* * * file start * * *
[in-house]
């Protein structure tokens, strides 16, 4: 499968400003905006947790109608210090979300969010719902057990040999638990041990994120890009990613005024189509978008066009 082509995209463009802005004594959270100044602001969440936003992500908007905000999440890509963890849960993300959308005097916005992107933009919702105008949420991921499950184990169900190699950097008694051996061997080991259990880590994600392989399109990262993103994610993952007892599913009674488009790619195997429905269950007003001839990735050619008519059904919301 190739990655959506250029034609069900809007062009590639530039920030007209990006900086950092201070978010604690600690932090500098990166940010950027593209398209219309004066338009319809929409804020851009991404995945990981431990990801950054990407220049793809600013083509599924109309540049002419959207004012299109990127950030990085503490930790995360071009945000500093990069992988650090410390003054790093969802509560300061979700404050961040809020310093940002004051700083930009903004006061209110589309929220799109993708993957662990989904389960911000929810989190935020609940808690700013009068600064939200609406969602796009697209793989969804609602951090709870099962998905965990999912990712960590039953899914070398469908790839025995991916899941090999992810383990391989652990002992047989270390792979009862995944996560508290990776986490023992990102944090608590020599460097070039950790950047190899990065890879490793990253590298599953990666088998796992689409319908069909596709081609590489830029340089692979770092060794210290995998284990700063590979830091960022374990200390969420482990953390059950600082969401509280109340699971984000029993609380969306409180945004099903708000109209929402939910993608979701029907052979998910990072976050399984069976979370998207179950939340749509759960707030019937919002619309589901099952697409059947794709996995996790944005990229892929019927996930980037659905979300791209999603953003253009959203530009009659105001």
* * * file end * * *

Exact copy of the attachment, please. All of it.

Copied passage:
[in-house]
């Protein structure tokens, strides 16, 4: 499968400003905006947790109608210090979300969010719902057990040999638990041990994120890009990613005024189509978008066009 082509995209463009802005004594959270100044602001969440936003992500908007905000999440890509963890849960993300959308005097916005992107933009919702105008949420991921499950184990169900190699950097008694051996061997080991259990880590994600392989399109990262993103994610993952007892599913009674488009790619195997429905269950007003001839990735050619008519059904919301 190739990655959506250029034609069900809007062009590639530039920030007209990006900086950092201070978010604690600690932090500098990166940010950027593209398209219309004066338009319809929409804020851009991404995945990981431990990801950054990407220049793809600013083509599924109309540049002419959207004012299109990127950030990085503490930790995360071009945000500093990069992988650090410390003054790093969802509560300061979700404050961040809020310093940002004051700083930009903004006061209110589309929220799109993708993957662990989904389960911000929810989190935020609940808690700013009068600064939200609406969602796009697209793989969804609602951090709870099962998905965990999912990712960590039953899914070398469908790839025995991916899941090999992810383990391989652990002992047989270390792979009862995944996560508290990776986490023992990102944090608590020599460097070039950790950047190899990065890879490793990253590298599953990666088998796992689409319908069909596709081609590489830029340089692979770092060794210290995998284990700063590979830091960022374990200390969420482990953390059950600082969401509280109340699971984000029993609380969306409180945004099903708000109209929402939910993608979701029907052979998910990072976050399984069976979370998207179950939340749509759960707030019937919002619309589901099952697409059947794709996995996790944005990229892929019927996930980037659905979300791209999603953003253009959203530009009659105001």